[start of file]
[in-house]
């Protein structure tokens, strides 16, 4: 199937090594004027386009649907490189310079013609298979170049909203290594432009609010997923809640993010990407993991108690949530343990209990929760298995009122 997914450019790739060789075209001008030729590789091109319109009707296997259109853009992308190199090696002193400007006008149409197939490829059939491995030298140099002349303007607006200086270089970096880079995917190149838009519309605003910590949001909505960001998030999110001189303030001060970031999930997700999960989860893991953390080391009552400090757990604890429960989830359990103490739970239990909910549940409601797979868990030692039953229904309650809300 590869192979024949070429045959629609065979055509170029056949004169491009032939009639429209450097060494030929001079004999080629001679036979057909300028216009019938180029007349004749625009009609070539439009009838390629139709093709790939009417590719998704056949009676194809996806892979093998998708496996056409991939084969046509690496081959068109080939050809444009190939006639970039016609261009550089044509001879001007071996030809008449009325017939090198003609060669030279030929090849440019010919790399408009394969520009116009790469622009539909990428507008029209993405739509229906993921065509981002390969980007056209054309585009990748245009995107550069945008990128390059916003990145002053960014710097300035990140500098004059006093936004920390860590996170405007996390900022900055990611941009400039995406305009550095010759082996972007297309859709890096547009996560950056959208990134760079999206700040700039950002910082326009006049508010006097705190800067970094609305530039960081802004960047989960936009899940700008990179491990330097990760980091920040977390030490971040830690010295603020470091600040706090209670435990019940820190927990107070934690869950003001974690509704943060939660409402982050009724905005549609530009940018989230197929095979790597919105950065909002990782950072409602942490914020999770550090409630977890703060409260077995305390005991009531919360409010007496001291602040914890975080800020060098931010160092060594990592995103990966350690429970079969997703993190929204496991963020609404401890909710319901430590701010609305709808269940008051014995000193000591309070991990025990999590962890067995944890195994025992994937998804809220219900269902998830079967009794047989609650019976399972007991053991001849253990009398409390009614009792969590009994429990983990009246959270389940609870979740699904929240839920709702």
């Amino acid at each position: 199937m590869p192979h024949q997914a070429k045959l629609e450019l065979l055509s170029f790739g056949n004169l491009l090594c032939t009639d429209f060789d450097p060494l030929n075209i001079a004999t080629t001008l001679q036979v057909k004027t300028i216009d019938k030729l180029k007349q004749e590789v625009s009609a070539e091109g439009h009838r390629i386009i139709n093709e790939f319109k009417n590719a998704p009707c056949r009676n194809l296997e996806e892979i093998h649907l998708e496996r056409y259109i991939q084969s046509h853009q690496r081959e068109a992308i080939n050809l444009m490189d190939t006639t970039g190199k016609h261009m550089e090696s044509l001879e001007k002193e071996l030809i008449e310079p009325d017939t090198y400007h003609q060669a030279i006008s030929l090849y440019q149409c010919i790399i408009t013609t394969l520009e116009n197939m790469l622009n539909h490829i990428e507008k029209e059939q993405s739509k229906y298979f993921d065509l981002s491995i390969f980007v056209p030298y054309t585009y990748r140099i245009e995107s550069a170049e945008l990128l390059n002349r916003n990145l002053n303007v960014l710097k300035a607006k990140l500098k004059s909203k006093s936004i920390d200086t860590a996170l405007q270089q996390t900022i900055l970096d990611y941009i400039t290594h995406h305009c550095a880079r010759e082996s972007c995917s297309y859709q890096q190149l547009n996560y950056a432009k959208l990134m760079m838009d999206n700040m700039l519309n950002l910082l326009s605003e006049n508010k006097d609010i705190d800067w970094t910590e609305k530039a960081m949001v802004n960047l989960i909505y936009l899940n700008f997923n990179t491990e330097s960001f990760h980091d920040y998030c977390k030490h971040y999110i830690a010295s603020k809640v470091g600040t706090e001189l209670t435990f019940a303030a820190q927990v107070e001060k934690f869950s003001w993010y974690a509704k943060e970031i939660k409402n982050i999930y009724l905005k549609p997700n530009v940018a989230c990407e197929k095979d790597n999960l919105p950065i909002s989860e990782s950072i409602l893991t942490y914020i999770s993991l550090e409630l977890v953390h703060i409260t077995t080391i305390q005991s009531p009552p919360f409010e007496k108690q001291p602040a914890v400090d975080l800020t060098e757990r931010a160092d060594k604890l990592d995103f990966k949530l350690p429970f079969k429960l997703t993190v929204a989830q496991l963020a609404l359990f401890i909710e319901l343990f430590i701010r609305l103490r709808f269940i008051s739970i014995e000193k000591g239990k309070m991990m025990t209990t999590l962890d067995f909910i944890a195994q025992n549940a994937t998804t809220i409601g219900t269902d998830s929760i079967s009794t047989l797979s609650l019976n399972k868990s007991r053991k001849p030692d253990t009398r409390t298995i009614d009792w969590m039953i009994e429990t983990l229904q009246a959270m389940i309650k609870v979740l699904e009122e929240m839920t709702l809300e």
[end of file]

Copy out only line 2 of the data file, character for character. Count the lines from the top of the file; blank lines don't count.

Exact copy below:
């Protein structure tokens, strides 16, 4: 199937090594004027386009649907490189310079013609298979170049909203290594432009609010997923809640993010990407993991108690949530343990209990929760298995009122 997914450019790739060789075209001008030729590789091109319109009707296997259109853009992308190199090696002193400007006008149409197939490829059939491995030298140099002349303007607006200086270089970096880079995917190149838009519309605003910590949001909505960001998030999110001189303030001060970031999930997700999960989860893991953390080391009552400090757990604890429960989830359990103490739970239990909910549940409601797979868990030692039953229904309650809300 590869192979024949070429045959629609065979055509170029056949004169491009032939009639429209450097060494030929001079004999080629001679036979057909300028216009019938180029007349004749625009009609070539439009009838390629139709093709790939009417590719998704056949009676194809996806892979093998998708496996056409991939084969046509690496081959068109080939050809444009190939006639970039016609261009550089044509001879001007071996030809008449009325017939090198003609060669030279030929090849440019010919790399408009394969520009116009790469622009539909990428507008029209993405739509229906993921065509981002390969980007056209054309585009990748245009995107550069945008990128390059916003990145002053960014710097300035990140500098004059006093936004920390860590996170405007996390900022900055990611941009400039995406305009550095010759082996972007297309859709890096547009996560950056959208990134760079999206700040700039950002910082326009006049508010006097705190800067970094609305530039960081802004960047989960936009899940700008990179491990330097990760980091920040977390030490971040830690010295603020470091600040706090209670435990019940820190927990107070934690869950003001974690509704943060939660409402982050009724905005549609530009940018989230197929095979790597919105950065909002990782950072409602942490914020999770550090409630977890703060409260077995305390005991009531919360409010007496001291602040914890975080800020060098931010160092060594990592995103990966350690429970079969997703993190929204496991963020609404401890909710319901430590701010609305709808269940008051014995000193000591309070991990025990999590962890067995944890195994025992994937998804809220219900269902998830079967009794047989609650019976399972007991053991001849253990009398409390009614009792969590009994429990983990009246959270389940609870979740699904929240839920709702």